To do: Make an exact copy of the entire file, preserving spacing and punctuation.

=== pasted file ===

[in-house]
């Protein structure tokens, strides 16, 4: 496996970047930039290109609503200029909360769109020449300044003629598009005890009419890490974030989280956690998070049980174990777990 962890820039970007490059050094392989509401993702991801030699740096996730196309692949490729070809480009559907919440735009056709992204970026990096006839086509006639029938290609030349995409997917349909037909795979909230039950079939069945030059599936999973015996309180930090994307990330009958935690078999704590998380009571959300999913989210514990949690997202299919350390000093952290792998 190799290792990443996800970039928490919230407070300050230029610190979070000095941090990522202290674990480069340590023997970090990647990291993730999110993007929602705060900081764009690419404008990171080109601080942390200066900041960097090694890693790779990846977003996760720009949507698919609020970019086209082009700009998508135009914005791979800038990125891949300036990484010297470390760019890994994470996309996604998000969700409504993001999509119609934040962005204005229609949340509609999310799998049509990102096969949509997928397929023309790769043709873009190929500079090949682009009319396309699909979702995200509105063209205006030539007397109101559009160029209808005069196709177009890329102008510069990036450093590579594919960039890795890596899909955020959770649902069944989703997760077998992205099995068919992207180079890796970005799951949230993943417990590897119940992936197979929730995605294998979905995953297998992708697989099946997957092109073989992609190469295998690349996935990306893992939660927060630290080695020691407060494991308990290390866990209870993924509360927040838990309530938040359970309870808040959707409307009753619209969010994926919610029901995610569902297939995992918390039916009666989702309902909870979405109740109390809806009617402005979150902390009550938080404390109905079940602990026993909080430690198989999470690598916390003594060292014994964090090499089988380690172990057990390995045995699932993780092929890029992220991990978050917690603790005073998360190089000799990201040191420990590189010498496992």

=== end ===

[in-house]
């Protein structure tokens, strides 16, 4: 496996970047930039290109609503200029909360769109020449300044003629598009005890009419890490974030989280956690998070049980174990777990 962890820039970007490059050094392989509401993702991801030699740096996730196309692949490729070809480009559907919440735009056709992204970026990096006839086509006639029938290609030349995409997917349909037909795979909230039950079939069945030059599936999973015996309180930090994307990330009958935690078999704590998380009571959300999913989210514990949690997202299919350390000093952290792998 190799290792990443996800970039928490919230407070300050230029610190979070000095941090990522202290674990480069340590023997970090990647990291993730999110993007929602705060900081764009690419404008990171080109601080942390200066900041960097090694890693790779990846977003996760720009949507698919609020970019086209082009700009998508135009914005791979800038990125891949300036990484010297470390760019890994994470996309996604998000969700409504993001999509119609934040962005204005229609949340509609999310799998049509990102096969949509997928397929023309790769043709873009190929500079090949682009009319396309699909979702995200509105063209205006030539007397109101559009160029209808005069196709177009890329102008510069990036450093590579594919960039890795890596899909955020959770649902069944989703997760077998992205099995068919992207180079890796970005799951949230993943417990590897119940992936197979929730995605294998979905995953297998992708697989099946997957092109073989992609190469295998690349996935990306893992939660927060630290080695020691407060494991308990290390866990209870993924509360927040838990309530938040359970309870808040959707409307009753619209969010994926919610029901995610569902297939995992918390039916009666989702309902909870979405109740109390809806009617402005979150902390009550938080404390109905079940602990026993909080430690198989999470690598916390003594060292014994964090090499089988380690172990057990390995045995699932993780092929890029992220991990978050917690603790005073998360190089000799990201040191420990590189010498496992």